Tuesday, October 30, 2007

Absurdist Theatre

It is nice to be home. I haven't seen the sun in days, and the fog is laying over my apartment so much that I can't see the house across the street. I don't really care so much because I've got a box of excellent tea and a pair of slippers that look like bear's feet. It's been a wild one since I've been gone. This last week has worn me out. Mexico was it's usual backwards attempt at doing anything remotely close to a proper show. It was bitterly cold down there as well. Also, the lighting truss was in the shape of a giant star. Pretty fitting for the circus that was to follow.

The generator (presumably powered by Jaritos or Tequila) powering the lights died towards the end of the band's set and they played the encore in the dark. It wasn't quite as romantic as it seems. Here's Yo La Tengo playing in broad daylight, because that's just the right thing to do in a place where electricity is an occasional luxury. They went down really well even though they played that first song from their new album for about 25 minutes, more than half of their set. Also, I was glad to see that a band called 'I have it' can be popular internationally. It's sort of like a Mexican band called 'what is that?' or 'I like things' doing well in the states. Whatever, I guess I have heard worse names (Wilt Chamberlin's Baby, anyone?). In other language news, Lexi was kind enough to inform me that 'ojos' doesn't, as I had previously thought, mean ice cubes, but in fact means 'eyeballs.' For the past few days I have been asking for water without eyes. Awesome.

Mexcio is a pretty absurd place. Mexico City, in particular is such a mad, overcrowded place that I am continually impressed by how people get by. For example (por ejemplo) when I was checking into my flight back to the states I noticed that the man in line next to me had, in his hands, his passport, itinerary, and luggage, which consisted of a bucket with a luggage tag on it. I was previously unaware that you could check a bucket.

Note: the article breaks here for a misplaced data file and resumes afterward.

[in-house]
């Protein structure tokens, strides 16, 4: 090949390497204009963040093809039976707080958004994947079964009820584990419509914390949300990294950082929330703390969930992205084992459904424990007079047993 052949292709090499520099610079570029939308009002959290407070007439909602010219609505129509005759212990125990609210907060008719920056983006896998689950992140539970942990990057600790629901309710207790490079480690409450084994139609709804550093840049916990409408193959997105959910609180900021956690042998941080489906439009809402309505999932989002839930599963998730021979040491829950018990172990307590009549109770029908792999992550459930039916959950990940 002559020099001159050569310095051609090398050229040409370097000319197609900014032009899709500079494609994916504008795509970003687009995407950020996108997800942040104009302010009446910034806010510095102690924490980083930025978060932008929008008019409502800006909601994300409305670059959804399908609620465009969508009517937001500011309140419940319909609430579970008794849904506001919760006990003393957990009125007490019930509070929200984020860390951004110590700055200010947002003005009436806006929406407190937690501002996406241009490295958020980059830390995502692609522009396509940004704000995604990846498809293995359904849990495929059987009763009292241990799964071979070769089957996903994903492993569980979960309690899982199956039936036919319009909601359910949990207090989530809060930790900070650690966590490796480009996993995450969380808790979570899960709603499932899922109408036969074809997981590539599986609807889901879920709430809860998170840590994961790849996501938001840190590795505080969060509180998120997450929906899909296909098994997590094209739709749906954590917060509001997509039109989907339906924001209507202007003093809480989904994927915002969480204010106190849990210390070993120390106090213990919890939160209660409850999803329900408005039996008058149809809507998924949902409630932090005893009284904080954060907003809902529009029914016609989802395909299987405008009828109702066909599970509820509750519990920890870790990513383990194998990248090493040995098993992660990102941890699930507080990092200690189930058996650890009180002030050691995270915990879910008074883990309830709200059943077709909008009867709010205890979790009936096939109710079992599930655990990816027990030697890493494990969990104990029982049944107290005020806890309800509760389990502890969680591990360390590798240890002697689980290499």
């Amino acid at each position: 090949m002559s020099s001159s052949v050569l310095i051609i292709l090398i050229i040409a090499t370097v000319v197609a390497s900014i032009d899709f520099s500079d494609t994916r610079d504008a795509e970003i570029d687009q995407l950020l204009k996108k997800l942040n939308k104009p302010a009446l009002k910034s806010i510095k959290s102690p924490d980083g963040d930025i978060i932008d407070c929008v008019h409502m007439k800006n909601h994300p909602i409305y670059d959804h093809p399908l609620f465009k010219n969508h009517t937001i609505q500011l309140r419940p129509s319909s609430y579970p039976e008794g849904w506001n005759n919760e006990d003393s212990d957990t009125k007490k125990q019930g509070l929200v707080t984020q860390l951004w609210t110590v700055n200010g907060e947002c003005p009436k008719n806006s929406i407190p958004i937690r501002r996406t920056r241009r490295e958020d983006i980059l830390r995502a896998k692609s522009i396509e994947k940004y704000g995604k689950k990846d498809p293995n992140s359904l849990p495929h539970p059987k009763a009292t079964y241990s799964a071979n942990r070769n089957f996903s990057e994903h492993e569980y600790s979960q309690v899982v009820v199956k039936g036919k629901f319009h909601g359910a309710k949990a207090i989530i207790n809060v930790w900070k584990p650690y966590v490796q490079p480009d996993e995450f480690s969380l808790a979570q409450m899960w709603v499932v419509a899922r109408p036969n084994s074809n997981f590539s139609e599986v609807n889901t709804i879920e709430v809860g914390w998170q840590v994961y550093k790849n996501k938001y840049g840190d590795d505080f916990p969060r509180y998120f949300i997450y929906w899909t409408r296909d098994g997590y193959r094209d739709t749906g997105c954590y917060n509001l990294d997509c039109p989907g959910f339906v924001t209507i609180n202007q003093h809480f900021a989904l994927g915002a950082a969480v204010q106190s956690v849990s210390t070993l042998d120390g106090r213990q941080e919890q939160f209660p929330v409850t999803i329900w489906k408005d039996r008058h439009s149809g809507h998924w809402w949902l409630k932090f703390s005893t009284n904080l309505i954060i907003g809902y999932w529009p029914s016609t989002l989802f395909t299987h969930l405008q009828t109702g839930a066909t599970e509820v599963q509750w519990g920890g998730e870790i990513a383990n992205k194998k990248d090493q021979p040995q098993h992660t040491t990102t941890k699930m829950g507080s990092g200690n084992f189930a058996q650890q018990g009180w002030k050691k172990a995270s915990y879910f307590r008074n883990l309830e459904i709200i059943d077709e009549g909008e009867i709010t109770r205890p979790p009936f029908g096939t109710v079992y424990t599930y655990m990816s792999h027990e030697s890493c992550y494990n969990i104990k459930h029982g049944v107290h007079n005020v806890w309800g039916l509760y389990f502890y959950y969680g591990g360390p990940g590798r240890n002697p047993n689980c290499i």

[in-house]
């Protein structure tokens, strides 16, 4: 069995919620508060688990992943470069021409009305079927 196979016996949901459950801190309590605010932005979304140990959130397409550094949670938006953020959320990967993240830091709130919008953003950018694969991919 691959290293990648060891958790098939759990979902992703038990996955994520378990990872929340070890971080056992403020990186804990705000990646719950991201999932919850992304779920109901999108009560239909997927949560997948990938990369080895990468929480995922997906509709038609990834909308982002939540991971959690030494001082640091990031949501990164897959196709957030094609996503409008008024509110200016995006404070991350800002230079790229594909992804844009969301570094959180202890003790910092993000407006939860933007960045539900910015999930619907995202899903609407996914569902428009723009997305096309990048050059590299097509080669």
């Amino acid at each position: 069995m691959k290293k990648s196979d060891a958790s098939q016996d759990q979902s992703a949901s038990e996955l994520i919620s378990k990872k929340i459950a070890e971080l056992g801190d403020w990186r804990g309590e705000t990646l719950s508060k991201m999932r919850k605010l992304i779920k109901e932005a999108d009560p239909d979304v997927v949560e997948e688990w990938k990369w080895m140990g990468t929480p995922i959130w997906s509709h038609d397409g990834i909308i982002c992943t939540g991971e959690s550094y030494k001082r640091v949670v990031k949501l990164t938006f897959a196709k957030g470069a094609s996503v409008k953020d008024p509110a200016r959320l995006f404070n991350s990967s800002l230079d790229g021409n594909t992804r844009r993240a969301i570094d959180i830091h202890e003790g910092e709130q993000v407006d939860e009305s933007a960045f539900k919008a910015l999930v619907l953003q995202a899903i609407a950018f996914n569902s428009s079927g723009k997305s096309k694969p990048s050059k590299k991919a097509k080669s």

Oddly enough my travels in the absurd didn't end when I got back to San Francisco. Before I left I got my absentee voter's package in the mail. This is all of the essentials that I need to vote for random things like free public wifi and a better public transport system as well as a mayor. Our incumbent mayor is pretty flashy, but not overly popular overall. I haven't really lived here long enough to have been fully entrenched in the politics of the city, but I figure change is good. Let me preface this by saying that I love San Francisco, but often quickly grow tired of the trappings of it's past. I mean, it's wonderful that someone, often the same age as my parents, feels comfortable enough to walk to the grocery store in a leopard-print leotard on stilts carrying a flaming crucifix, but why is it also that person who turns out to be a town council member or a sheriff? In (carefully) choosing a mayoral candidate I actually went online and tried to read everyone's platform to get a sense of their stance on the issues. I, for one, would love to have free public wifi and would like to decrease the likelihood of being stabbed when I go to The Tenderloin. These are my concerns. In San Francisco it seems that I can vote for a clown, an acrobat, a trapeze artist or maybe a bear on a bicycle to take care of them for me. Seriously.

So this guy was arrested four times while campaigning for mayor while naked. Yes, he's a nudist, running, presumably, on the 'check out my junk' ticket. He even does interviews, outside of city hall, in the buff. Wonderful.

There's also a florist, a cab driver, and a bartender on the ticket who want nothing more than more flowers downtown or something ridiculous. It's times like these that I wish there were the option to vote for someone who wears a tie. I'm into free expression, but I'm not into being governed by Peter Pan, and I don't live in Narnia. I know it's liberating to not wear pants or clothes at all for that matter, but I think I'll be voting for anyone else.

Almost anyone else.
Last night I drove down to San Jose, incidentally a vapid, miserable place, to see David Sedaris read. It was the most hilarious thing that I have ever seen on a stage. I love that crazy little man. I laughed until I felt a little sick.